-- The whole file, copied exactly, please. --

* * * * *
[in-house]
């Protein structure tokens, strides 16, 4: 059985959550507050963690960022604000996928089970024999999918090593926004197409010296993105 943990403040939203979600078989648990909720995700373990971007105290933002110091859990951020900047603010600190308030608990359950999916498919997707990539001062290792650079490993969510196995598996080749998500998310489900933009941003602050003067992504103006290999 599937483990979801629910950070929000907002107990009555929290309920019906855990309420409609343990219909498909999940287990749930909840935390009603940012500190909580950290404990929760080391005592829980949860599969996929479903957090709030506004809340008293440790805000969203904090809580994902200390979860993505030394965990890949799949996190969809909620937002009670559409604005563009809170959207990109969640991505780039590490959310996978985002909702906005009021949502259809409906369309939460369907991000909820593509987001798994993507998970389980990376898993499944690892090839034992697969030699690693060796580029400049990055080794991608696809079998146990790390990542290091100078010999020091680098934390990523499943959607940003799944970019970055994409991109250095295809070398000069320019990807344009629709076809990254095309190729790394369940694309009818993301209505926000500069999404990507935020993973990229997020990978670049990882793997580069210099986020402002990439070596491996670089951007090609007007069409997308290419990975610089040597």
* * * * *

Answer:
[in-house]
């Protein structure tokens, strides 16, 4: 059985959550507050963690960022604000996928089970024999999918090593926004197409010296993105 943990403040939203979600078989648990909720995700373990971007105290933002110091859990951020900047603010600190308030608990359950999916498919997707990539001062290792650079490993969510196995598996080749998500998310489900933009941003602050003067992504103006290999 599937483990979801629910950070929000907002107990009555929290309920019906855990309420409609343990219909498909999940287990749930909840935390009603940012500190909580950290404990929760080391005592829980949860599969996929479903957090709030506004809340008293440790805000969203904090809580994902200390979860993505030394965990890949799949996190969809909620937002009670559409604005563009809170959207990109969640991505780039590490959310996978985002909702906005009021949502259809409906369309939460369907991000909820593509987001798994993507998970389980990376898993499944690892090839034992697969030699690693060796580029400049990055080794991608696809079998146990790390990542290091100078010999020091680098934390990523499943959607940003799944970019970055994409991109250095295809070398000069320019990807344009629709076809990254095309190729790394369940694309009818993301209505926000500069999404990507935020993973990229997020990978670049990882793997580069210099986020402002990439070596491996670089951007090609007007069409997308290419990975610089040597």